Critics noted the energy of the duo's live performances, but reception to their recordings was mixed:

For Stelzer and Talbot, on the other hand, pause is a weapon, and subversion is the norm, not a change from it. The goal of Songs is disorientation; play it while you're doing something else, and you might think the volume's too low, until an eardrum-bursting noise comes out of nowhere. Listening to it loud in headphones can almost be painful.[7]Dusted Magazine review of Songs

Stelzer himself seemed to agree. He steadily began moving away from live improvisation and venturing more into studio-based composition. "At first, my published works were simply unvarnished recordings of live improvisations using tape players, but I was never 100% happy with those. As I listened to them, I'd notice that I was mentally filling in the gaps of what should have been fuller sound, more stereo separation, clearer dynamic range, tighter construction... By the time I made the "Mincing Perfect Words" 3"CDR for Chondritic Sound, I felt like I finally produced music that worked as a home listening experience, and not a performance document. Thus emboldened, I diced up my failed earlier recordings and transformed them into “Bond Inlets”, which I consider my first artistically successful proper album after numerous false starts.[8]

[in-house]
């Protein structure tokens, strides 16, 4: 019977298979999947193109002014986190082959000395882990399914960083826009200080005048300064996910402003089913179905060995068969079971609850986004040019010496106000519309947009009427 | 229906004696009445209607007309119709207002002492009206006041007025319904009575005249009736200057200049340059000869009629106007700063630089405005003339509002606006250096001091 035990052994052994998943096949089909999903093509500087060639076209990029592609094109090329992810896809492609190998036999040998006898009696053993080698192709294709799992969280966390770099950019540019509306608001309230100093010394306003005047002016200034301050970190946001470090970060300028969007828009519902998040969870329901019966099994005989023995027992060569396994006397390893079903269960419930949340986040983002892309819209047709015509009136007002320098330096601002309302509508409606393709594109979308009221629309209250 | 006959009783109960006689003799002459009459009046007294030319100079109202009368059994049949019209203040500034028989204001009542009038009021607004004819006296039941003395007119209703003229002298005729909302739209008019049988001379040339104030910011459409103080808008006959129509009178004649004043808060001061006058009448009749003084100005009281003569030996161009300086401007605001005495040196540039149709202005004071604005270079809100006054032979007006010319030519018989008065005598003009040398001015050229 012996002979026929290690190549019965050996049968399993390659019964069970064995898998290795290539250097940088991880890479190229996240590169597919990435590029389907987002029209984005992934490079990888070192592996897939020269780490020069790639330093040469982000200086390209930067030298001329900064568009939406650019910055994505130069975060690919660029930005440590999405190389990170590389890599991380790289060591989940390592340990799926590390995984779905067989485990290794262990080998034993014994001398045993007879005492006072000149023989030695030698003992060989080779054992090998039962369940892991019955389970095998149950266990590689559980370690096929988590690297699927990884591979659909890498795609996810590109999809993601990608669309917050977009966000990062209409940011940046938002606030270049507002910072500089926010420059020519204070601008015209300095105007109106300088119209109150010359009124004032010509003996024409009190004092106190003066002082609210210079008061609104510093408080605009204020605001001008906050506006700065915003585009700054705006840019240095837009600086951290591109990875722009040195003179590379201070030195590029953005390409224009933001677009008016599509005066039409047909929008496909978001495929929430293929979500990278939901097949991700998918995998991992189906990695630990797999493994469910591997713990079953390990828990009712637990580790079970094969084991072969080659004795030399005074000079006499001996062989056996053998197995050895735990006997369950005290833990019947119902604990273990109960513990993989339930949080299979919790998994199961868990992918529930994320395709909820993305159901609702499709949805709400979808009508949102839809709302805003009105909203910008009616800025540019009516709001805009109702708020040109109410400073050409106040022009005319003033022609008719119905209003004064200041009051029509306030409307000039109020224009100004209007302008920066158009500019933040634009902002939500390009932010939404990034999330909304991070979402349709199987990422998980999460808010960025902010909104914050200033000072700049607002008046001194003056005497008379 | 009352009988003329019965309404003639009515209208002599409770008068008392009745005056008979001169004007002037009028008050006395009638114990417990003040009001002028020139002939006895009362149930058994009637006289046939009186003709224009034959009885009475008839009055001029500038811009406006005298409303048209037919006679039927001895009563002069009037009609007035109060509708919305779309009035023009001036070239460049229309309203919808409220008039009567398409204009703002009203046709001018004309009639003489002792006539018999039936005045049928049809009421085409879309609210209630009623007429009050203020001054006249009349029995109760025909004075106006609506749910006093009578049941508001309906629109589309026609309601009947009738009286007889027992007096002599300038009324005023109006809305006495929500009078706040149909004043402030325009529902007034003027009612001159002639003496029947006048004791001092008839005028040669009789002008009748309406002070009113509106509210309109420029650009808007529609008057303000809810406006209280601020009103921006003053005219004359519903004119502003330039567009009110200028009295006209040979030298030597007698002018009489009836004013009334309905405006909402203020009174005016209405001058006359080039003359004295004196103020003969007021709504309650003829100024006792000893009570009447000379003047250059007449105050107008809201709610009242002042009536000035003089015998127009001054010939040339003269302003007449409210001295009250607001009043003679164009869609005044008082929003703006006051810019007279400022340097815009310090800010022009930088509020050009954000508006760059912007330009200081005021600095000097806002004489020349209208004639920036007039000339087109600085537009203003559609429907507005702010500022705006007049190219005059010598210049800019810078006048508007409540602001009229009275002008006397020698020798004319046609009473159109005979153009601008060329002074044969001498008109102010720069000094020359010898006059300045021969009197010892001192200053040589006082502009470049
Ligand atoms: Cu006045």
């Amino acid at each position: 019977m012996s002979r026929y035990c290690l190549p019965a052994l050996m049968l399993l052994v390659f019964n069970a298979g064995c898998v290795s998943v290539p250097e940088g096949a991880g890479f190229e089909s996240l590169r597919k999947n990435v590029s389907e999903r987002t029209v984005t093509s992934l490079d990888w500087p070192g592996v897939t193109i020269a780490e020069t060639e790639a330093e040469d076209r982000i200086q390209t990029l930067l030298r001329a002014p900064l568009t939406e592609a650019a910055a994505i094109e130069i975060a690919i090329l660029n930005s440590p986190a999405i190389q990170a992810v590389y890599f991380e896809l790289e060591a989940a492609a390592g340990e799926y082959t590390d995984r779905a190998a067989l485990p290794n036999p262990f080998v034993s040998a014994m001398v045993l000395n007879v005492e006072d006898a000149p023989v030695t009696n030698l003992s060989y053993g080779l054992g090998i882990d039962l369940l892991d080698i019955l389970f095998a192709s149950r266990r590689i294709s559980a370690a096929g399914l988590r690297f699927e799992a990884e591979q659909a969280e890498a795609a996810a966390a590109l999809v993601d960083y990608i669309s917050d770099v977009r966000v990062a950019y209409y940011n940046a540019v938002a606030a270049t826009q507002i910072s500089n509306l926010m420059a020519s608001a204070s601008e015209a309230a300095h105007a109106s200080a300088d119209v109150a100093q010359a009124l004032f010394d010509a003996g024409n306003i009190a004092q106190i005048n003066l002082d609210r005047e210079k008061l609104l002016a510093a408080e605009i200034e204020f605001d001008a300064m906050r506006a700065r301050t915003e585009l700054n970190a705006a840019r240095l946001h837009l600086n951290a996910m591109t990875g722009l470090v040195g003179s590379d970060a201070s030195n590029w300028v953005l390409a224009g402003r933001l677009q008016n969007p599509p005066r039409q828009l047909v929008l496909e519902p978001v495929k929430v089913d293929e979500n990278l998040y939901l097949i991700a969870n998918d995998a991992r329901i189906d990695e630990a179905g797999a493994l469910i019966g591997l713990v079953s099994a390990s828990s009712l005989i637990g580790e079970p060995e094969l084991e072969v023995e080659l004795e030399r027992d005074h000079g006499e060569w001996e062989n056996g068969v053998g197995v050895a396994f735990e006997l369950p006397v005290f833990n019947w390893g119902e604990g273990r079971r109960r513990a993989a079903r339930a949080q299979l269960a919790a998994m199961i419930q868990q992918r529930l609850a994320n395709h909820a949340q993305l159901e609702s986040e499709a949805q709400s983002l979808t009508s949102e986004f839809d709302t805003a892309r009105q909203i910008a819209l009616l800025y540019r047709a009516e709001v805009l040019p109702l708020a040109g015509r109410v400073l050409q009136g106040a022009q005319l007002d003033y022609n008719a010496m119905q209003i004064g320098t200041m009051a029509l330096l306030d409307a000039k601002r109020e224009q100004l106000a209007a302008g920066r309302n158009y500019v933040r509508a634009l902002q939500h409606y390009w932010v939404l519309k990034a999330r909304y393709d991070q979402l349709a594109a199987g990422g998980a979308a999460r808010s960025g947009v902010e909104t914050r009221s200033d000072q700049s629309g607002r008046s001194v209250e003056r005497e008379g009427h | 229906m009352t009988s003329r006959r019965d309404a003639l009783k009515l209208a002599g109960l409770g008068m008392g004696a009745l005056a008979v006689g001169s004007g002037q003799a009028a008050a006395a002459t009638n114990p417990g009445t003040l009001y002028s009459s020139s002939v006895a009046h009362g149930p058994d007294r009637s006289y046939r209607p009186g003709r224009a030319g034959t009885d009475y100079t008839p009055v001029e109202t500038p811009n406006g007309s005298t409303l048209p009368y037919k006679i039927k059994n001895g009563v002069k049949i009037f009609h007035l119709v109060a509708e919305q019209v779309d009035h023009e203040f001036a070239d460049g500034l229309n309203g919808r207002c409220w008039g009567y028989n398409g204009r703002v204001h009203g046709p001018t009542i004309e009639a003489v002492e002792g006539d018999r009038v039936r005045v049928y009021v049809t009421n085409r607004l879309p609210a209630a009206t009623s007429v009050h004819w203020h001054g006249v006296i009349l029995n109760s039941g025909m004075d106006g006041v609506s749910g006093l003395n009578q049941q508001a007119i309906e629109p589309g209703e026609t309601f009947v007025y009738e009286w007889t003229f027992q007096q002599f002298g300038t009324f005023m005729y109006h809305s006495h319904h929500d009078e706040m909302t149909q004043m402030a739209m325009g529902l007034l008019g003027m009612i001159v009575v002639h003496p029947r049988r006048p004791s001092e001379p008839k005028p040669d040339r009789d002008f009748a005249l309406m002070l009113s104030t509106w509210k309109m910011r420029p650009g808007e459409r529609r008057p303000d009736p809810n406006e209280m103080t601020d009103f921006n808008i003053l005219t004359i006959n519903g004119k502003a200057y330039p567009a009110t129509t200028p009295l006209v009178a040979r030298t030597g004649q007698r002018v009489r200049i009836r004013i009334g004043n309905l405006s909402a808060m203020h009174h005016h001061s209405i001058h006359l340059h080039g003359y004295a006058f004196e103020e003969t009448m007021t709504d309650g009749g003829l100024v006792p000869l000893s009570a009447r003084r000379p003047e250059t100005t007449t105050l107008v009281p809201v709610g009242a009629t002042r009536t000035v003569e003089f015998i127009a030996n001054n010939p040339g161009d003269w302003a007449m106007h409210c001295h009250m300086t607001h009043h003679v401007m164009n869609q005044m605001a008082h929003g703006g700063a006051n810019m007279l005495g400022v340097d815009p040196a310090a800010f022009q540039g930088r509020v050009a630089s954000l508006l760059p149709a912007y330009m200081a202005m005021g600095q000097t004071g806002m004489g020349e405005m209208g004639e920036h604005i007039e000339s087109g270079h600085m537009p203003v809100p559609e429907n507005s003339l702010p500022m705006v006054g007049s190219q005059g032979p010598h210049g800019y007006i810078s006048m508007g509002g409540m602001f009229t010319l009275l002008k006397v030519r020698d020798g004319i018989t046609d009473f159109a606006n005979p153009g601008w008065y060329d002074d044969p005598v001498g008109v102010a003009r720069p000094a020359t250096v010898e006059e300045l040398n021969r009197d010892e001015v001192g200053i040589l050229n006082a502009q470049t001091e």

Bond Inlets was released by Intransitive Recordings as a CD in 2008, and was the first to receive generally favorable notice from critics.[9]

It would be unforgivable to overlook 1998's Bond Inlets, Stelzer’s crowning achievement; an album where he was able to pick the inherent limitations of consumer-grade tapes apart, laying out a foreboding work of rare emotional power. – Tiny Mix Tapes[10]

Subsequent albums included Brayton Point,[11] released in 2014 by Dokuro, which was built out of recordings of the Brayton Point Power Station, the largest coal-fired power generation plant in Massachusetts. The album received the unusual distinction of being recognized in the Boston Globe's year-end business section as one of Massachusetts' "Most Offbeat Business Stories of 2014":[12]

Strangest Use for a Giant Power Plant: When you think power plant, the first thing that comes to mind is a musical melody, right? Oh, wait... electronic music composer Howard Stelzer turned the still-operational Brayton Point coal plant into a giant musical instrument by recording ambient sounds at the site and turning it into a 49-minute album. – Boston Globe [13]

Critical response to Brayton Point was generally positive:

For his first solo album since 2008's Bond Inlets, Howard Stelzer captured sound at the Brayton Point power plant in Somerset, Massachusetts. That’s intriguing on its own, but it seems an inaccurate way to characterize the resulting album. The single, 50-minute piece Stelzer concocted is so much more dense and evocative than the term "field recording" could ever suggest. It’s like calling something a guitar album – it may narrow the context, but it says almost nothing about the listening experience. – The Out Door [14]